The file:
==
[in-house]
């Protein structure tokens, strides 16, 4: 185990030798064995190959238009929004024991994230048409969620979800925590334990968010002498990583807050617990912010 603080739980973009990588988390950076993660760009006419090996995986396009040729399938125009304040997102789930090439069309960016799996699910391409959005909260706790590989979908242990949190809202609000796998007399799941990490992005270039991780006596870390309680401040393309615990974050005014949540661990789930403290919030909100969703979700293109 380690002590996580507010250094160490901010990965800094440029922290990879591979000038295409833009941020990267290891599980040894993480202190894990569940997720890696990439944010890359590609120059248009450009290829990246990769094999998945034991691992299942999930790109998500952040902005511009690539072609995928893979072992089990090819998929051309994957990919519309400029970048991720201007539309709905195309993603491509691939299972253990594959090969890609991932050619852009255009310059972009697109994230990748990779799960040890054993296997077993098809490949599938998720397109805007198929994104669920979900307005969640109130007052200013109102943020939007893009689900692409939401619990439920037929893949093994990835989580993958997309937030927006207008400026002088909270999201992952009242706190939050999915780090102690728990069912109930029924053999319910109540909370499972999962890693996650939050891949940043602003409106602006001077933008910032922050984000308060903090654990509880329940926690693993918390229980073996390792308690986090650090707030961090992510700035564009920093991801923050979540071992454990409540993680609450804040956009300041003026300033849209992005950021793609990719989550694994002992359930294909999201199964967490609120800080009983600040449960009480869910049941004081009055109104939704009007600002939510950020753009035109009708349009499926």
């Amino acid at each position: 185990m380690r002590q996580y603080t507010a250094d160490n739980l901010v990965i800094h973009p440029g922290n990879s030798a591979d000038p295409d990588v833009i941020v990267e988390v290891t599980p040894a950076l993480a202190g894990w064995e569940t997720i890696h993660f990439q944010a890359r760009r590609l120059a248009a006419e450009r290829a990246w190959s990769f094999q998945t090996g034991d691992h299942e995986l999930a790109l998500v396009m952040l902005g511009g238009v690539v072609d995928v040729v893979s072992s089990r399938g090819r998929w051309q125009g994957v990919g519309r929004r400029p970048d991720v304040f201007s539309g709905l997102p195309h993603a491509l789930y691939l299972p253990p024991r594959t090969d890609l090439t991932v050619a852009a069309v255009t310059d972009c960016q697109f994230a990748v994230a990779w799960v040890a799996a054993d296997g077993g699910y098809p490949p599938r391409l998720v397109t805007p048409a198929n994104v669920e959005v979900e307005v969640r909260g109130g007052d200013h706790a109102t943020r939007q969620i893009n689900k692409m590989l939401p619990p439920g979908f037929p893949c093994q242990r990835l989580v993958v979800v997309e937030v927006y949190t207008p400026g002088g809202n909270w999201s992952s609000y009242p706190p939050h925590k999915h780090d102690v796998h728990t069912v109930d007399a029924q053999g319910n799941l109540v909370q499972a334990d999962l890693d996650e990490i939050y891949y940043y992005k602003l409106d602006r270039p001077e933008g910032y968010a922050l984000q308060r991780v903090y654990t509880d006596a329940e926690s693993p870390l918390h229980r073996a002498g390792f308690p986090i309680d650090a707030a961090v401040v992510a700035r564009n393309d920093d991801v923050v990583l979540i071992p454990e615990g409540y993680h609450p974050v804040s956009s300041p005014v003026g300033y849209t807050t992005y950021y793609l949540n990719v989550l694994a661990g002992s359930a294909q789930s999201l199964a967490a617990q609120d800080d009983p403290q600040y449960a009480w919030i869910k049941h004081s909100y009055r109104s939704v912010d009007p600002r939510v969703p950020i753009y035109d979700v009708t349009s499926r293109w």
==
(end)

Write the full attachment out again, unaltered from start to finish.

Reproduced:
[in-house]
């Protein structure tokens, strides 16, 4: 185990030798064995190959238009929004024991994230048409969620979800925590334990968010002498990583807050617990912010 603080739980973009990588988390950076993660760009006419090996995986396009040729399938125009304040997102789930090439069309960016799996699910391409959005909260706790590989979908242990949190809202609000796998007399799941990490992005270039991780006596870390309680401040393309615990974050005014949540661990789930403290919030909100969703979700293109 380690002590996580507010250094160490901010990965800094440029922290990879591979000038295409833009941020990267290891599980040894993480202190894990569940997720890696990439944010890359590609120059248009450009290829990246990769094999998945034991691992299942999930790109998500952040902005511009690539072609995928893979072992089990090819998929051309994957990919519309400029970048991720201007539309709905195309993603491509691939299972253990594959090969890609991932050619852009255009310059972009697109994230990748990779799960040890054993296997077993098809490949599938998720397109805007198929994104669920979900307005969640109130007052200013109102943020939007893009689900692409939401619990439920037929893949093994990835989580993958997309937030927006207008400026002088909270999201992952009242706190939050999915780090102690728990069912109930029924053999319910109540909370499972999962890693996650939050891949940043602003409106602006001077933008910032922050984000308060903090654990509880329940926690693993918390229980073996390792308690986090650090707030961090992510700035564009920093991801923050979540071992454990409540993680609450804040956009300041003026300033849209992005950021793609990719989550694994002992359930294909999201199964967490609120800080009983600040449960009480869910049941004081009055109104939704009007600002939510950020753009035109009708349009499926």
């Amino acid at each position: 185990m380690r002590q996580y603080t507010a250094d160490n739980l901010v990965i800094h973009p440029g922290n990879s030798a591979d000038p295409d990588v833009i941020v990267e988390v290891t599980p040894a950076l993480a202190g894990w064995e569940t997720i890696h993660f990439q944010a890359r760009r590609l120059a248009a006419e450009r290829a990246w190959s990769f094999q998945t090996g034991d691992h299942e995986l999930a790109l998500v396009m952040l902005g511009g238009v690539v072609d995928v040729v893979s072992s089990r399938g090819r998929w051309q125009g994957v990919g519309r929004r400029p970048d991720v304040f201007s539309g709905l997102p195309h993603a491509l789930y691939l299972p253990p024991r594959t090969d890609l090439t991932v050619a852009a069309v255009t310059d972009c960016q697109f994230a990748v994230a990779w799960v040890a799996a054993d296997g077993g699910y098809p490949p599938r391409l998720v397109t805007p048409a198929n994104v669920e959005v979900e307005v969640r909260g109130g007052d200013h706790a109102t943020r939007q969620i893009n689900k692409m590989l939401p619990p439920g979908f037929p893949c093994q242990r990835l989580v993958v979800v997309e937030v927006y949190t207008p400026g002088g809202n909270w999201s992952s609000y009242p706190p939050h925590k999915h780090d102690v796998h728990t069912v109930d007399a029924q053999g319910n799941l109540v909370q499972a334990d999962l890693d996650e990490i939050y891949y940043y992005k602003l409106d602006r270039p001077e933008g910032y968010a922050l984000q308060r991780v903090y654990t509880d006596a329940e926690s693993p870390l918390h229980r073996a002498g390792f308690p986090i309680d650090a707030a961090v401040v992510a700035r564009n393309d920093d991801v923050v990583l979540i071992p454990e615990g409540y993680h609450p974050v804040s956009s300041p005014v003026g300033y849209t807050t992005y950021y793609l949540n990719v989550l694994a661990g002992s359930a294909q789930s999201l199964a967490a617990q609120d800080d009983p403290q600040y449960a009480w919030i869910k049941h004081s909100y009055r109104s939704v912010d009007p600002r939510v969703p950020i753009y035109d979700v009708t349009s499926r293109w």